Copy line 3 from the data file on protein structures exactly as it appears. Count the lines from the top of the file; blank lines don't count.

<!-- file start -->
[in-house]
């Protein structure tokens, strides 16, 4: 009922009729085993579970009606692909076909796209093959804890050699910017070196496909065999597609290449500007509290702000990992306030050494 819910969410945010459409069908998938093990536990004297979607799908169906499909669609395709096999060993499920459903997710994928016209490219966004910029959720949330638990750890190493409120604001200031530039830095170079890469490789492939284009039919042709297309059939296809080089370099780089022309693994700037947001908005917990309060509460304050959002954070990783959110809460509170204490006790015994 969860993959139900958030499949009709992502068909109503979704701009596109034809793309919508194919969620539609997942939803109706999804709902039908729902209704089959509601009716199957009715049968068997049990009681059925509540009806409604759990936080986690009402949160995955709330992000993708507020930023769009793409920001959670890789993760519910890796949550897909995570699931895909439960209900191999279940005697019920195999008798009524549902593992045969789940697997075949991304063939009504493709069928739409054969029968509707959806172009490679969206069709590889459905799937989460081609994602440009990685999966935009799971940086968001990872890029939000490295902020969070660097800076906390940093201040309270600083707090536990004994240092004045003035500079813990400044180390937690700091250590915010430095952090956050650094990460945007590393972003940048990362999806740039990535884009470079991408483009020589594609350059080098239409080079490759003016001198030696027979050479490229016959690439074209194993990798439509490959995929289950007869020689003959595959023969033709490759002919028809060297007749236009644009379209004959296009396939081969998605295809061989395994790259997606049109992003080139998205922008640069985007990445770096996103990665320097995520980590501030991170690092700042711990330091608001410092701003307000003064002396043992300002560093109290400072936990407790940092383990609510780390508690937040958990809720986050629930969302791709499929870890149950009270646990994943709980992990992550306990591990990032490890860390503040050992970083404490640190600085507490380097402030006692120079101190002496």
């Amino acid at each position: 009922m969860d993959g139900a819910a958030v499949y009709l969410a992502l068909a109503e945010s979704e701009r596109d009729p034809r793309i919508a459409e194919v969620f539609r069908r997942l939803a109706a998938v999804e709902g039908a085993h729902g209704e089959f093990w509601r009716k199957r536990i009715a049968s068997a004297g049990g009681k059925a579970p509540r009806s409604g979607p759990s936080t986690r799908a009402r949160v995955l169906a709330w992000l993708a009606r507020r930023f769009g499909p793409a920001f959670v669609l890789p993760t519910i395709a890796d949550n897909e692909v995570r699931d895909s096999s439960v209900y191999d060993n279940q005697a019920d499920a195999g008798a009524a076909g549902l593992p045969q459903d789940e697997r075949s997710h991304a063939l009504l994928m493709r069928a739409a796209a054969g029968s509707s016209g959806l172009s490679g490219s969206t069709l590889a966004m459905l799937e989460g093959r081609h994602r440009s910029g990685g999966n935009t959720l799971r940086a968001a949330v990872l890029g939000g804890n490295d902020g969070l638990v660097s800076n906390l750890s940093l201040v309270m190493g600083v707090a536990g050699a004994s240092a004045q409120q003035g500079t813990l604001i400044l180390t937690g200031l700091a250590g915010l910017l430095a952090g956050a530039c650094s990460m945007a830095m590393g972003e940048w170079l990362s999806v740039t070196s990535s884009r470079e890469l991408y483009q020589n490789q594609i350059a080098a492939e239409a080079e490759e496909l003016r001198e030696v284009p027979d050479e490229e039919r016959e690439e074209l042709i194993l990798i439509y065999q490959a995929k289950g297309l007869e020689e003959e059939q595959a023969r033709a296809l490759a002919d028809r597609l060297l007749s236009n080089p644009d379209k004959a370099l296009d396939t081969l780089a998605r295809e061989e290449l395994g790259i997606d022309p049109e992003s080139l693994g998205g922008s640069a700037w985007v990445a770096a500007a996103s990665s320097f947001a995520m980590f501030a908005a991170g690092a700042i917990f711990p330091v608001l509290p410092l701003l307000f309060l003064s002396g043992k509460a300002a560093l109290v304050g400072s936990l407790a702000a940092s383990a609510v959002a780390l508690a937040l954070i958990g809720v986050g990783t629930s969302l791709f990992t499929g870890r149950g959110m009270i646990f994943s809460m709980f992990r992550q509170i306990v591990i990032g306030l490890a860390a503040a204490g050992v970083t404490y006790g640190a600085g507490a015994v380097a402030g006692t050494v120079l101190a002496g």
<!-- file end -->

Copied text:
């Amino acid at each position: 009922m969860d993959g139900a819910a958030v499949y009709l969410a992502l068909a109503e945010s979704e701009r596109d009729p034809r793309i919508a459409e194919v969620f539609r069908r997942l939803a109706a998938v999804e709902g039908a085993h729902g209704e089959f093990w509601r009716k199957r536990i009715a049968s068997a004297g049990g009681k059925a579970p509540r009806s409604g979607p759990s936080t986690r799908a009402r949160v995955l169906a709330w992000l993708a009606r507020r930023f769009g499909p793409a920001f959670v669609l890789p993760t519910i395709a890796d949550n897909e692909v995570r699931d895909s096999s439960v209900y191999d060993n279940q005697a019920d499920a195999g008798a009524a076909g549902l593992p045969q459903d789940e697997r075949s997710h991304a063939l009504l994928m493709r069928a739409a796209a054969g029968s509707s016209g959806l172009s490679g490219s969206t069709l590889a966004m459905l799937e989460g093959r081609h994602r440009s910029g990685g999966n935009t959720l799971r940086a968001a949330v990872l890029g939000g804890n490295d902020g969070l638990v660097s800076n906390l750890s940093l201040v309270m190493g600083v707090a536990g050699a004994s240092a004045q409120q003035g500079t813990l604001i400044l180390t937690g200031l700091a250590g915010l910017l430095a952090g956050a530039c650094s990460m945007a830095m590393g972003e940048w170079l990362s999806v740039t070196s990535s884009r470079e890469l991408y483009q020589n490789q594609i350059a080098a492939e239409a080079e490759e496909l003016r001198e030696v284009p027979d050479e490229e039919r016959e690439e074209l042709i194993l990798i439509y065999q490959a995929k289950g297309l007869e020689e003959e059939q595959a023969r033709a296809l490759a002919d028809r597609l060297l007749s236009n080089p644009d379209k004959a370099l296009d396939t081969l780089a998605r295809e061989e290449l395994g790259i997606d022309p049109e992003s080139l693994g998205g922008s640069a700037w985007v990445a770096a500007a996103s990665s320097f947001a995520m980590f501030a908005a991170g690092a700042i917990f711990p330091v608001l509290p410092l701003l307000f309060l003064s002396g043992k509460a300002a560093l109290v304050g400072s936990l407790a702000a940092s383990a609510v959002a780390l508690a937040l954070i958990g809720v986050g990783t629930s969302l791709f990992t499929g870890r149950g959110m009270i646990f994943s809460m709980f992990r992550q509170i306990v591990i990032g306030l490890a860390a503040a204490g050992v970083t404490y006790g640190a600085g507490a015994v380097a402030g006692t050494v120079l101190a002496g």